Madrid — The Spanish are enjoying a four-day weekend, and the streets of downtown Madrid are packed with shoppers. To the point where police were blocking off entrances to the metro or key streets in an attempt at crowd control. The Christmas shopping season brings another phenomenon – the Christmas lottery – and hundred of people are lining up for a chance to win the big prize. The United Nations (UN) Climate Conference participants worked through Saturday as negotiators made some progress on some issues and little on others. Saturday, by and large, was a much quieter day, and Sunday was a day off.

The COP is gearing up for week two, with the opening of the high-level segment on Tuesday will feature COP25 President Carolina Schmidt, UNFCCC Executive Secretary Patricia Espinosa, the Spanish musician, singer and composer Alejandro Sanz, the Secretary-General of the World Meteorological Organization (WMO) Petteri Taalas, the President of the UN General Assembly Tijjani Muhammad-Bande, and Spanish Minister for Ecological Transition Teresa Ribera.

African negotiators looking for a fair deal — African negotiators say they are in a bit of a pickle. On the one hand, the continent is suffering from the impacts of climate change, in the form of water scarcity, droughts, floods, and even conflicts. It is estimated that the continent, which could lose between 2-9 per cent of its economy due to climate change, will warm more than two degrees more than the global average. However, Africa is responsible for only 4 per cent of global emissions, even though it has only 17 per cent of the global population. African negotiators say they are fully committed to the implementation of the Paris Agreement, based on what the science says. “Africa is there to play its fair share today”, said Tosi Mpanu-Mpanu of the Democratic Republic of the Congo, noting that major developed countries are not stepping up. “We are getting away from the common commitment to deliver on our promises.”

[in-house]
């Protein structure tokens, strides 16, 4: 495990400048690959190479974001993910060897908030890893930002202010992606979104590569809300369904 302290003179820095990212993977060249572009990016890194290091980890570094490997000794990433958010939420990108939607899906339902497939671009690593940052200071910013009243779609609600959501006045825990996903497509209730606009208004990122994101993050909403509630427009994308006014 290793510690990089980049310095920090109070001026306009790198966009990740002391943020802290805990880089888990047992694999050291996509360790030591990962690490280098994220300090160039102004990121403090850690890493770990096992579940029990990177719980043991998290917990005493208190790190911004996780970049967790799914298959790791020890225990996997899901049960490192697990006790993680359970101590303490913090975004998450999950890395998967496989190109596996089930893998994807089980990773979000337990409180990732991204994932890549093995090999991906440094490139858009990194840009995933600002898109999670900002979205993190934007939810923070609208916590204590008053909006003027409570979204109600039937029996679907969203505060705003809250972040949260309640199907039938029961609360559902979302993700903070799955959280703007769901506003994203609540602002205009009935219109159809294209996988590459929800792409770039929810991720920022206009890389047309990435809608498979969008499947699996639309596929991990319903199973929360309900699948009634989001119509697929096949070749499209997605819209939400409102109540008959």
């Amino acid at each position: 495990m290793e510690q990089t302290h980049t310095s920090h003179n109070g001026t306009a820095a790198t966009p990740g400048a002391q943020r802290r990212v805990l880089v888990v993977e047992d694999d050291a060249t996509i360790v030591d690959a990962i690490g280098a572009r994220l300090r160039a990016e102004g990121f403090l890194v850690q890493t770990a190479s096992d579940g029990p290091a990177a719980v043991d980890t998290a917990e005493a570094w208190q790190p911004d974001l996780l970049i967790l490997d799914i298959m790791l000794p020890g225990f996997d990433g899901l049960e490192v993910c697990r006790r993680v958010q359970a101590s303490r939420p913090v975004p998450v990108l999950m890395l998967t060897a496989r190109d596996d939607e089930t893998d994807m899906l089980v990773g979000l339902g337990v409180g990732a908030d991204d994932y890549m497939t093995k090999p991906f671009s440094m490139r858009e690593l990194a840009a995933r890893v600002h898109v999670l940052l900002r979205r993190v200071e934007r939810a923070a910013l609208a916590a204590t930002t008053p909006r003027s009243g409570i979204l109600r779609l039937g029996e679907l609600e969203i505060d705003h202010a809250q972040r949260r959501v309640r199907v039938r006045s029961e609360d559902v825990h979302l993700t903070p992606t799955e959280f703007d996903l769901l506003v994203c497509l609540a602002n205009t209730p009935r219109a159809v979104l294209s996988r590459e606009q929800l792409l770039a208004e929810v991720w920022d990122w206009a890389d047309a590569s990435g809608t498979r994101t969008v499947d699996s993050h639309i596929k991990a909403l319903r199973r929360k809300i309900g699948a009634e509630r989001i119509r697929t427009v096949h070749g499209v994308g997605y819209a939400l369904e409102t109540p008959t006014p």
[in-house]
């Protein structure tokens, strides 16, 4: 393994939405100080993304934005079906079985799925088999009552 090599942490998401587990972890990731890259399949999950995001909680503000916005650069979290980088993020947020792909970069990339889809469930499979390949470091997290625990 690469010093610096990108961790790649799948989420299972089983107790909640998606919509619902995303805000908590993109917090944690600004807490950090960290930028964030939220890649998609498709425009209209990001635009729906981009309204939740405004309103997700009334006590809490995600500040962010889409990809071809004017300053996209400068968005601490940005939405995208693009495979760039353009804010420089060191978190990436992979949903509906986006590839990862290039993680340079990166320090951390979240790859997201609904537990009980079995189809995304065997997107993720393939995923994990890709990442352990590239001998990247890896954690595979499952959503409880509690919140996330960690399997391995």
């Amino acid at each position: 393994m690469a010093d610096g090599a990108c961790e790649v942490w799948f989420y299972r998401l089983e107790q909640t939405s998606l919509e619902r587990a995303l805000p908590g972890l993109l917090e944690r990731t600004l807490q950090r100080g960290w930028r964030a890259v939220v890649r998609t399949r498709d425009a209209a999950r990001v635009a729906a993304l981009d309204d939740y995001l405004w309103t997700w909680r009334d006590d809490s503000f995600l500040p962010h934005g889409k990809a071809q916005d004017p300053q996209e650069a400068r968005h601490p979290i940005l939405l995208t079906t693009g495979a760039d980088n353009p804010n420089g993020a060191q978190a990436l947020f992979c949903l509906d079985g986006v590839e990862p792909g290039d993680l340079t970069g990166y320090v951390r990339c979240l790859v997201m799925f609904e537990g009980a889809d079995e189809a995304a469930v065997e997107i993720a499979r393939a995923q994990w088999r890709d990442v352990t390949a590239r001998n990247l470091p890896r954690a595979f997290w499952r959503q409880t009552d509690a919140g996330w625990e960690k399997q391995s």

A more sustainable COP — There are a lot of ideas and viewpoints bandied about at conferences, and although the thrust of the discussion, the result has often been huge amounts of leaflets, booklets, flyers and paper, often ending up in the trash. So for COP25, UNFCCC, the Governments of Chile and Spain are working together to make the Conference as sustainable and climate-friendly as possible. This commitment comes on top of the enormous challenges the organizers have been facing with the relocation of such a major event at such short notice.

The Conference aims to be entirely carbon neutral, with unavoidable greenhouse gas emissions being offset through the purchase and cancellation of UNFCCC recognized offsets from projects that benefit local communities in impoverished areas.

All resources will be used responsibly and efficiently. Waste production, water and energy use will be reduced or avoided wherever possible, and materials will be reused or sorted and recycled where possible.

The Region of Madrid is planting trees in the names of COP25 participants.

The companies providing catering services have prioritized reusable cutlery, plates and cups and, when not possible, made from compostable materials. Compostable packaging material will be used in the grab-and-go-areas. All bags in the catering areas are made of paper and paper napkins are made from ecological paper. The Conference organizers are committed to providing mainly local (65-70% vegetarian) food during the COP.

To reduce paper use, all official documents are available in digital format and participants are able to download them from the UNFCCC website. Participants are encouraged to print and photocopy only what is unavoidable prior to and during the sessions. An important new feature to reduce the use of paper at COP25 are digital exhibit stands, which replace the traditional exhibition space.